Do you get writers block and if so how do you deal with it?
Is that a real question? If you never get writer’s block, you aren’t a writer! It happens to 100% of us, in my book. How I deal with it is by… STROKING DIEGO! (My kitten). And also by watching television and getting good ideas off that, but not copying. That splat of blood on the floor on that TV program, I’ll use that for a story! I listen to my inspiration, Nightwish, look at more Einstein quotes and then get a story shot at me. I write too much, though. I get too much ideas cramming themselves into my brain and one time so soon I’ll write one story after another after another. A bad habit, I am currently aiming to focus on stories instead of writing and writing and writing DIFFERENT stuff at once. But when I get an idea, I have to write it down. My habit.
How often do you write?
Oh, every day for hours. I once wrote for 24 hours nonstop, literally. Mostly on weekends I write for about 10 hours, on weekdays for about 7. I literally wont stop writing! I write so much it’s unthinkable! Idea -> written -> new story -> never finished. That’s how my flow chart goes! If you’re on movellas head down to The Lia Cookie and check out my work! If not I reccomend that site. If you don’t write then why are you viewing this!?
What advice would you give perhaps a young, and inexperienced writer?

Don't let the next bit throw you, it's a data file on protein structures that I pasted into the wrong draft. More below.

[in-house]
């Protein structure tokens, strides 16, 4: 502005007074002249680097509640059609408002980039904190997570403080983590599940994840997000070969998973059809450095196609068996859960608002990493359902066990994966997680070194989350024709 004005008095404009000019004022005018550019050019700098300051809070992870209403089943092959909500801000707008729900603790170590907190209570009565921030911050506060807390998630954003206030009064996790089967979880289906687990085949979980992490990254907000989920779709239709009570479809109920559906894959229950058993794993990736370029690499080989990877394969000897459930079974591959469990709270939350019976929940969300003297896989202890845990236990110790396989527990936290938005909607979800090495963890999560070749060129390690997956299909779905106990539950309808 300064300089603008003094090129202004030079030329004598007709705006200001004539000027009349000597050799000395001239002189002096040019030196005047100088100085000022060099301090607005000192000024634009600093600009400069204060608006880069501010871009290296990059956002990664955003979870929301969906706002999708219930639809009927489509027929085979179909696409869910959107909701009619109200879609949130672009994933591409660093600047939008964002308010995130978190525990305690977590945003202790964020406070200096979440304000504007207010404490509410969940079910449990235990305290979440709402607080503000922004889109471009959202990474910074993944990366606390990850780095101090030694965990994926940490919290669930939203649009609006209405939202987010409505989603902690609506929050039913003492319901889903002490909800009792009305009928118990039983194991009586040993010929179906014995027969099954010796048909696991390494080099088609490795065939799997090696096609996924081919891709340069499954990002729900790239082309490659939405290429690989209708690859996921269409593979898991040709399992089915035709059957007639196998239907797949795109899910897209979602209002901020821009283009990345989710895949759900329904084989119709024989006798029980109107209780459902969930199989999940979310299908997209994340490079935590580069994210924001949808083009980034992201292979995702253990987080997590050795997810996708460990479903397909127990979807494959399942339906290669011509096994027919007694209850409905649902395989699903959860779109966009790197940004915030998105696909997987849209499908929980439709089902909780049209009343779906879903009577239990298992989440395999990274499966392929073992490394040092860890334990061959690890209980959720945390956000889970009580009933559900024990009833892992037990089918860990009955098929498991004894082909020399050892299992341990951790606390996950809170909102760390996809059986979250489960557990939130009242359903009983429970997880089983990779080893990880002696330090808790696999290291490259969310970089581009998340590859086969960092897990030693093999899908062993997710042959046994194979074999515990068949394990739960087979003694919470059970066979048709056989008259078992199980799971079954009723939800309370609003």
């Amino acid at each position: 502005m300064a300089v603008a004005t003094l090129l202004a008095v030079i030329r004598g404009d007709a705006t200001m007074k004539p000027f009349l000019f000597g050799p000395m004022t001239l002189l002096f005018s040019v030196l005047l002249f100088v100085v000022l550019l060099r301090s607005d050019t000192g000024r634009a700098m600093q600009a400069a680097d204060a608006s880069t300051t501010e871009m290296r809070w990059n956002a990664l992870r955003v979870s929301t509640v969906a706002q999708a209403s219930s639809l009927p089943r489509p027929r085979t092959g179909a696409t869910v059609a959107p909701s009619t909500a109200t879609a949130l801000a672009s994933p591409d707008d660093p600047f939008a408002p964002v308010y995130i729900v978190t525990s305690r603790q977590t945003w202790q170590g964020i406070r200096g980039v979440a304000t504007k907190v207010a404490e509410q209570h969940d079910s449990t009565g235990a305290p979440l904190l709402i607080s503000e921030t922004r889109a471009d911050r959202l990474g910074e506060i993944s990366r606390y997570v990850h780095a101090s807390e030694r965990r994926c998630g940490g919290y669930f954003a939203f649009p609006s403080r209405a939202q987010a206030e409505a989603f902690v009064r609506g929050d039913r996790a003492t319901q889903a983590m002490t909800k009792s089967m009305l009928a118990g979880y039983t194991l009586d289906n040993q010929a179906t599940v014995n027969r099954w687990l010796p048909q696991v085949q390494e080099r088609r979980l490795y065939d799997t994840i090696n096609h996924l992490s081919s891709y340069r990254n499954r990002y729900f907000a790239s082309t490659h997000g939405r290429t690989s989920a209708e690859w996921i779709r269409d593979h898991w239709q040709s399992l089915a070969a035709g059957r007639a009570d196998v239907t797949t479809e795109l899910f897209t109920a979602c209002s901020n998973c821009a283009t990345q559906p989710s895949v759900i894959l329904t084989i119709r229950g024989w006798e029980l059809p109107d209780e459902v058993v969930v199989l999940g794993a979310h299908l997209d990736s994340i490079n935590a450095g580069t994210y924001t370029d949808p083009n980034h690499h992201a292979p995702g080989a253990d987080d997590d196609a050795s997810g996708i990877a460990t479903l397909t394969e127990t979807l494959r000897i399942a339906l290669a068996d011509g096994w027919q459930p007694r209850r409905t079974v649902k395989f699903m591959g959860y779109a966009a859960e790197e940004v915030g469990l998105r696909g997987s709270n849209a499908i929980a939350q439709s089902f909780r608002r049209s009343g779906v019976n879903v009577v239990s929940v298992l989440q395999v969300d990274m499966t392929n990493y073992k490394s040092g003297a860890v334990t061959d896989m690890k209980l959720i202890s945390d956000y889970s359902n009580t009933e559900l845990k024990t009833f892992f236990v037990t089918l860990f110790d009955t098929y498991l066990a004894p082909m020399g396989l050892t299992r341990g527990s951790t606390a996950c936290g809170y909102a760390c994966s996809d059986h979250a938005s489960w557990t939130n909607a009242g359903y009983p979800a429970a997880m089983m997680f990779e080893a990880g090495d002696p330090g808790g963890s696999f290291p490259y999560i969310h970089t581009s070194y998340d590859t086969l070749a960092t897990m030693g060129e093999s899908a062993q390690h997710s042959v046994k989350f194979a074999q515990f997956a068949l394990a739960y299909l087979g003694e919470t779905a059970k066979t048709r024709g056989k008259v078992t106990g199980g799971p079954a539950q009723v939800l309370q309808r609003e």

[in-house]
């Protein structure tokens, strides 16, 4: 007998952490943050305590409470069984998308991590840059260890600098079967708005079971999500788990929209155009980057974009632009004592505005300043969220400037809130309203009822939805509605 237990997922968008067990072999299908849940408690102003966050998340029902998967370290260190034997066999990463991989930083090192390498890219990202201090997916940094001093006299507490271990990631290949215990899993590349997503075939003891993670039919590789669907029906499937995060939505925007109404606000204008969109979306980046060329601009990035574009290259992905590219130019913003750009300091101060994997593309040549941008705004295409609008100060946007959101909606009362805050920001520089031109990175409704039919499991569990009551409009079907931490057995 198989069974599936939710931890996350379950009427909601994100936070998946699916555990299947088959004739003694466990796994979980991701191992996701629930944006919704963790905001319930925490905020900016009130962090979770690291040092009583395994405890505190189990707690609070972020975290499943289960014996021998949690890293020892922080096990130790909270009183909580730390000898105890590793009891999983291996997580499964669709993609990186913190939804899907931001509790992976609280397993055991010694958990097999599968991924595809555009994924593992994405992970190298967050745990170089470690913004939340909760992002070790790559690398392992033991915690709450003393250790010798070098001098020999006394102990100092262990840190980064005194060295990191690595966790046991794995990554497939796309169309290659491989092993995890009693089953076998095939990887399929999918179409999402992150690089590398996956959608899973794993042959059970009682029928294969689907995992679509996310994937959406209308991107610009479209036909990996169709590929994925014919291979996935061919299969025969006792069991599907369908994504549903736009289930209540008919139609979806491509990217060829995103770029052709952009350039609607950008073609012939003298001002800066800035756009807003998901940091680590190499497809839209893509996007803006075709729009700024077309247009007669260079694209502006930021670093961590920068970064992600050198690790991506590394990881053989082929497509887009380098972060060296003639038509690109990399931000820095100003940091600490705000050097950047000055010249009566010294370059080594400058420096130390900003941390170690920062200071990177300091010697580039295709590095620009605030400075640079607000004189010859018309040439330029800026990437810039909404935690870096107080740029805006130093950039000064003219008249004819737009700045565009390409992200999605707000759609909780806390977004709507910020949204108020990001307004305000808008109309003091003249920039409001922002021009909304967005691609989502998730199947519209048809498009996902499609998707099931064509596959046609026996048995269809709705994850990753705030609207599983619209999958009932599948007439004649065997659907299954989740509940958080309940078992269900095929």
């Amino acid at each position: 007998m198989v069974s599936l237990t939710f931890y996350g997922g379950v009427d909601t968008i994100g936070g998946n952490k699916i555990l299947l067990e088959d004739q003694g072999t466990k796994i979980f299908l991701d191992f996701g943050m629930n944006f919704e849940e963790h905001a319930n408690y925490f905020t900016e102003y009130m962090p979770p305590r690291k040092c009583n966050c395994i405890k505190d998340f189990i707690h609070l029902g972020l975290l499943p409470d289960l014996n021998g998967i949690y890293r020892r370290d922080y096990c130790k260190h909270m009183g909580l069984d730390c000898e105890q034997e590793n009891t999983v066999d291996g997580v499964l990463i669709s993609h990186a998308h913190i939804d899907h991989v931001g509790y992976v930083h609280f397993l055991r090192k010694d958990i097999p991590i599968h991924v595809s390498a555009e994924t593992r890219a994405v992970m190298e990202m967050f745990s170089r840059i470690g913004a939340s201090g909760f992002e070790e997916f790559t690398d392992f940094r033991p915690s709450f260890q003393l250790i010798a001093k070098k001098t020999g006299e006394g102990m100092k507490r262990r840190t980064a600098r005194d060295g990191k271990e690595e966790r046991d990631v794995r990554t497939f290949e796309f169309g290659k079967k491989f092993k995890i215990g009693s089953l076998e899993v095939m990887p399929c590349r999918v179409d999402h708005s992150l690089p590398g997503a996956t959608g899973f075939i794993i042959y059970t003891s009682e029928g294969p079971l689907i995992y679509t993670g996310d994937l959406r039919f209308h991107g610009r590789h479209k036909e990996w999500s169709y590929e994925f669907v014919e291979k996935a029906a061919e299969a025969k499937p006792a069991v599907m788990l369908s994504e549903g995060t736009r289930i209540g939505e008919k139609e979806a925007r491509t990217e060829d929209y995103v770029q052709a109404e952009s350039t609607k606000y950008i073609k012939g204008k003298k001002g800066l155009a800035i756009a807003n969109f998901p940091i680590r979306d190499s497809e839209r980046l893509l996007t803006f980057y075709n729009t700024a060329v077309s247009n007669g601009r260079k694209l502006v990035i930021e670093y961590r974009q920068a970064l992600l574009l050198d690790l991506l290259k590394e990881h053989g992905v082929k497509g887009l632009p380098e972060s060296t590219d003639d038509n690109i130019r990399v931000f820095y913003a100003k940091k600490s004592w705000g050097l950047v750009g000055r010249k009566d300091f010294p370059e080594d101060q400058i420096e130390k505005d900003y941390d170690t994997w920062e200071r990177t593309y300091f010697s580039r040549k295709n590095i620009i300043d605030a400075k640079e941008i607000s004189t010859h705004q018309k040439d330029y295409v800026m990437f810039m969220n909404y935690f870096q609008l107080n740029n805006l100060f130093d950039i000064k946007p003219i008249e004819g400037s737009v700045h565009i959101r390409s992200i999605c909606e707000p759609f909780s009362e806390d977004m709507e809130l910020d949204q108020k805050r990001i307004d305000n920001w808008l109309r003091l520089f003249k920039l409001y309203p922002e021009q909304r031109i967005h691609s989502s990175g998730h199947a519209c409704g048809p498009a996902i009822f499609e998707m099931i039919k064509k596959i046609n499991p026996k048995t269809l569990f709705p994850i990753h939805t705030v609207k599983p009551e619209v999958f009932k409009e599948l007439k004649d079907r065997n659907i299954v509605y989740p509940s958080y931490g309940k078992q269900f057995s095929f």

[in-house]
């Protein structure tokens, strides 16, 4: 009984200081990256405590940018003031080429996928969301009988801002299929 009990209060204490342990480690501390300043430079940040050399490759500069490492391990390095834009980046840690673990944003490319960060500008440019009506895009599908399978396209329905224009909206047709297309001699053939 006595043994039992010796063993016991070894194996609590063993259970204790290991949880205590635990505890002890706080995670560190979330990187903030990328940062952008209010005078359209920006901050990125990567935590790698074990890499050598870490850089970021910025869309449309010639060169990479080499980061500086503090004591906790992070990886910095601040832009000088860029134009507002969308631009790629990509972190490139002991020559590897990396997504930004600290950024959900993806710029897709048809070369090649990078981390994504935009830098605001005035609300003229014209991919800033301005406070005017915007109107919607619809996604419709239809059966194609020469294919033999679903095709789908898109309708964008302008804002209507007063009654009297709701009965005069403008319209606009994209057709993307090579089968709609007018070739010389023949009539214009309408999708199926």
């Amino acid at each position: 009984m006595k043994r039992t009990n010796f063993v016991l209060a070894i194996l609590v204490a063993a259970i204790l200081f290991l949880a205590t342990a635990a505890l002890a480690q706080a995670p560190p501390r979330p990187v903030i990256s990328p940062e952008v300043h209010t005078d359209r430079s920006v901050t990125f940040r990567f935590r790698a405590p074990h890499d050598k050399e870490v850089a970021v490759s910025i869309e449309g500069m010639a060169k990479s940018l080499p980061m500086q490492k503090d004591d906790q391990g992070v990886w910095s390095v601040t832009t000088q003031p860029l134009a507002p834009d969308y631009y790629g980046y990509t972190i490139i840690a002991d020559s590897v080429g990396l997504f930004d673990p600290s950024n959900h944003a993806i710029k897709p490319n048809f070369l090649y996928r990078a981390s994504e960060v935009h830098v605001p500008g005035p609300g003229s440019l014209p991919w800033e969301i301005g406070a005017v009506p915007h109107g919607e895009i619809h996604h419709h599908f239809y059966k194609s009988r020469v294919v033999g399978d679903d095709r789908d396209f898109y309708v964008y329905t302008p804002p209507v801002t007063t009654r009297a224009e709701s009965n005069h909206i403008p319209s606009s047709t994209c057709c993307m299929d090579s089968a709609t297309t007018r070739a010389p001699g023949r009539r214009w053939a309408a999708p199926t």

What does ‘young’ and ‘inexperienced’ really mean? Because I’m young and inexperienced myself. I’m merely a student at school. But, to people who are new to the writing world, I have been writing since I was 3 and a half. First a story called The Cranes about an everlasting family, which sucked. It was a little picture book my mum stapled together for me! Well my advice for you is keep on going, even if the obstacles seem like they’re gonna sweep you away, even if you get bullied somewhere or lost your best friend, keep persevering. The more you run through the obstacles, the further away you’ll get from your problems leading to you becoming a successful author and not giving a toss any more. Writing takes effort, determination and time. If you have those three things you can accomplish anything. Just remember, have good grammar and spelling too! And give amazing critiques too! This way you’ll get on the good books, both ways! And relate stuff in your stories to your personal problems, it really helps get rid of the litten fuse too! Thanks Ollie!
Thank you Lia!
Chloe is an 11 year old girl from the UK who loves to read and write. She can be a little forgetful and says she needs help with her writing, but that doesn’t stop her from aspiring to become a writer. She lives with Tiny, her tan white dog. Chloe however, has blonde hair and blue eyes, and hopes you get the best out of her interview. If you want to find some of Chloe’s writing and maybe lend her some feedback, you can find her on movellas.com her username is Anime-Lover.
What was it that got you into writing?
I read a lot of Jacqueline Wilson books and she made me want to write.
When writing what do you use for inspiration?
I use things around me and sometimes other peoples work.
Is there an author that you find particularly influential?
How much time do you spend writing a day and what on?
Most of my day. Definitely more than two hours. I write on Movellas and paper and everything. I write any story when I have an idea for it.
Do you find that your mood effects how you write and/or what you read?